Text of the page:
Doug Baillie (27.01.37 - 19.02.22)Sunday, 20th Feb 2022
It is with sadness that the club learned of the death after illness of former player Doug Baillie at his home in Hamilton at the age of 85. Our condolences are extended to Doug’s family.
It was appropriate that the man to take over the captaincy when Roy Barry was transferred to Coventry City, should be his successor at centre half, Doug Baillie. A strong, powerful figure, Doug arrived at Dunfermline with a wealth of experience having already captained Airdrie, Third Lanark and Falkirk. He had also captained Rangers Reserves.
Doug Baillie started his senior career with Airdrie in 1953 and stayed with the Broomfield Club until 1960, apart from a very brief spell with Swindon Town in 1956. He was big and commanding centre half and his performances with Airdrie persuaded Rangers to sign him in 1960.
He remained, mainly as a reserve, until 1964, when he moved across Glasgow to join Third Lanark. The demise of the Hi-Hi`s led to another move and in 1965 he joined Falkirk. At Brockville, he was the key figure in The Bairns defence and in a four year spell he played well over 100 games.
Above: Doug Baillie fourth from left, on Gwardia Warsaw trip November 1969
In 1969, George Farm was looking for cover for Roy Barry and signed Doug for The Pars. With Roy’s move to Coventry, Doug became the regular centre half and Doug Baillie played in all six of Dunfermline`s Inter Cities Fairs Cup matches in season 1969-70. He made 26 starts and five as a substitute for Dunfermline Athletic before hanging up his boots.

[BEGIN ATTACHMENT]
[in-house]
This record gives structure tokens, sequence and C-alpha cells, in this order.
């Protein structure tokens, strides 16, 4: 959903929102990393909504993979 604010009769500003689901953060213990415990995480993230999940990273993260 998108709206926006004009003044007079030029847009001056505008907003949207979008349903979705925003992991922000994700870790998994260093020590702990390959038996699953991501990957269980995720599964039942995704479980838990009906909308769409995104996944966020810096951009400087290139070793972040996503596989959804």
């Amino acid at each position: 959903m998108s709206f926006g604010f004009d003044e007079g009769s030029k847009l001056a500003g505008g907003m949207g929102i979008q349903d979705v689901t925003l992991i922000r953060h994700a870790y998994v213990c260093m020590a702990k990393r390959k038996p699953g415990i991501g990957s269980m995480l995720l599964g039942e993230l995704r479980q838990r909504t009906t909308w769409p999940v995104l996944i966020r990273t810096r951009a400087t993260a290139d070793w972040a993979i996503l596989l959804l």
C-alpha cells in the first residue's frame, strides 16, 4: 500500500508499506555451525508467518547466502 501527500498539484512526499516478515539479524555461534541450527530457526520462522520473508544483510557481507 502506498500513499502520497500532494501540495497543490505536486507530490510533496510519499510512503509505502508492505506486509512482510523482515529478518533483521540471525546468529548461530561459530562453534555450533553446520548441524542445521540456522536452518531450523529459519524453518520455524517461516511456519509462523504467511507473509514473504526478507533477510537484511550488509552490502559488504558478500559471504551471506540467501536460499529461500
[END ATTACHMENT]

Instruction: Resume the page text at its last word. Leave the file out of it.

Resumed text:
After retiring as a player, Baillie became a football journalist, working for The Sunday Post. He was the chief football writer there for 32 years covering World Cups in Argentina and France and becoming President of the Scottish Football Writers’ Association in 1990 before retiring in 2001.
An example of Doug’s humour is recorded in the book Black and White Magic where he contributed to the background of what was termed on October 1969 as the ‘Battle of Bordeaux’.
October 1,1969. The Municipal Stadium in Bordeaux. A never to be forgotten ninety minutes. I will never forget it anyway! For what started off as a stage for displaying all that is sordid in football ended up with my East End colleagues and myself rolling about in the dressing room afterwards.
After the match we’d fought our way off the field and battled our way to the relative sanctuary of the changing rooms. All was well we thought, everybody had made in safely. Wrong. One man was missing, there was no sign of George McLean. Five minutes later big George staggered into the dressing room with blood gushing from a head wound.
He’d been hit by a beer can. ‘How are you feeling?’ I enquired anxiously. ‘Fine’ came the reply ‘I was lucky it was a can of LIGHT ALE! Exit the after-match tension.
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